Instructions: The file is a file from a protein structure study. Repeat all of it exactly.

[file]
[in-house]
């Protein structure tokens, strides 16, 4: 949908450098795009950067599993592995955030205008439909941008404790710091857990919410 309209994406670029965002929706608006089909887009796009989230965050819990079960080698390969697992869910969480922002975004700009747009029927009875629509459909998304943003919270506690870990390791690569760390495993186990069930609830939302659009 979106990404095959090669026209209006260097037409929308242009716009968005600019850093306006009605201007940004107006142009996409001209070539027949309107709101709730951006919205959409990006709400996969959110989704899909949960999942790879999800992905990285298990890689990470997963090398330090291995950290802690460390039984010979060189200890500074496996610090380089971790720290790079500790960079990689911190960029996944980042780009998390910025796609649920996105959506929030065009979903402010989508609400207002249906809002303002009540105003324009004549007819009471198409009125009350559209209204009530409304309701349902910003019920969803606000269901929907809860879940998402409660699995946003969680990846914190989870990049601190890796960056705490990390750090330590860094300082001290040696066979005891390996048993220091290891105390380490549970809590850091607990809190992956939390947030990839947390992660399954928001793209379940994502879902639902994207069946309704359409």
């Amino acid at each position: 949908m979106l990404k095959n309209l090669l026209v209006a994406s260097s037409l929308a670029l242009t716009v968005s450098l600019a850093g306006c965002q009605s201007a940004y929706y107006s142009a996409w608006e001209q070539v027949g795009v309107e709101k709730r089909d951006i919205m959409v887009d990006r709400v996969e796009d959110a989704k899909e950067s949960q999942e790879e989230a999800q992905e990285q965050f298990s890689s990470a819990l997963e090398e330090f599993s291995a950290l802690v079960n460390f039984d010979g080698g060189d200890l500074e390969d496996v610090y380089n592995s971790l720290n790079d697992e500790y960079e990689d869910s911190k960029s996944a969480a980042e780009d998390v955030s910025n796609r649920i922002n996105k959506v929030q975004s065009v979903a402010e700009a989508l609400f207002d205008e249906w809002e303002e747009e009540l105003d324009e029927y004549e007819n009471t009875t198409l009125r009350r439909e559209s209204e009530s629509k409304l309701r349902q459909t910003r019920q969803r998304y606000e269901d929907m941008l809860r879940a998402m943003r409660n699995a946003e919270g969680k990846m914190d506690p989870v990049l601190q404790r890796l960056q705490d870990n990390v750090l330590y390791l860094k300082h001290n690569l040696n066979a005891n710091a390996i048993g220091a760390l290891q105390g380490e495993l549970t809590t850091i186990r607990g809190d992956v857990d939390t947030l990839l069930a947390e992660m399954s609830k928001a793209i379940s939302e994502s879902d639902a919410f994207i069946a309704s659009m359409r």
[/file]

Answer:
[in-house]
């Protein structure tokens, strides 16, 4: 949908450098795009950067599993592995955030205008439909941008404790710091857990919410 309209994406670029965002929706608006089909887009796009989230965050819990079960080698390969697992869910969480922002975004700009747009029927009875629509459909998304943003919270506690870990390791690569760390495993186990069930609830939302659009 979106990404095959090669026209209006260097037409929308242009716009968005600019850093306006009605201007940004107006142009996409001209070539027949309107709101709730951006919205959409990006709400996969959110989704899909949960999942790879999800992905990285298990890689990470997963090398330090291995950290802690460390039984010979060189200890500074496996610090380089971790720290790079500790960079990689911190960029996944980042780009998390910025796609649920996105959506929030065009979903402010989508609400207002249906809002303002009540105003324009004549007819009471198409009125009350559209209204009530409304309701349902910003019920969803606000269901929907809860879940998402409660699995946003969680990846914190989870990049601190890796960056705490990390750090330590860094300082001290040696066979005891390996048993220091290891105390380490549970809590850091607990809190992956939390947030990839947390992660399954928001793209379940994502879902639902994207069946309704359409």
């Amino acid at each position: 949908m979106l990404k095959n309209l090669l026209v209006a994406s260097s037409l929308a670029l242009t716009v968005s450098l600019a850093g306006c965002q009605s201007a940004y929706y107006s142009a996409w608006e001209q070539v027949g795009v309107e709101k709730r089909d951006i919205m959409v887009d990006r709400v996969e796009d959110a989704k899909e950067s949960q999942e790879e989230a999800q992905e990285q965050f298990s890689s990470a819990l997963e090398e330090f599993s291995a950290l802690v079960n460390f039984d010979g080698g060189d200890l500074e390969d496996v610090y380089n592995s971790l720290n790079d697992e500790y960079e990689d869910s911190k960029s996944a969480a980042e780009d998390v955030s910025n796609r649920i922002n996105k959506v929030q975004s065009v979903a402010e700009a989508l609400f207002d205008e249906w809002e303002e747009e009540l105003d324009e029927y004549e007819n009471t009875t198409l009125r009350r439909e559209s209204e009530s629509k409304l309701r349902q459909t910003r019920q969803r998304y606000e269901d929907m941008l809860r879940a998402m943003r409660n699995a946003e919270g969680k990846m914190d506690p989870v990049l601190q404790r890796l960056q705490d870990n990390v750090l330590y390791l860094k300082h001290n690569l040696n066979a005891n710091a390996i048993g220091a760390l290891q105390g380490e495993l549970t809590t850091i186990r607990g809190d992956v857990d939390t947030l990839l069930a947390e992660m399954s609830k928001a793209i379940s939302e994502s879902d639902a919410f994207i069946a309704s659009m359409r």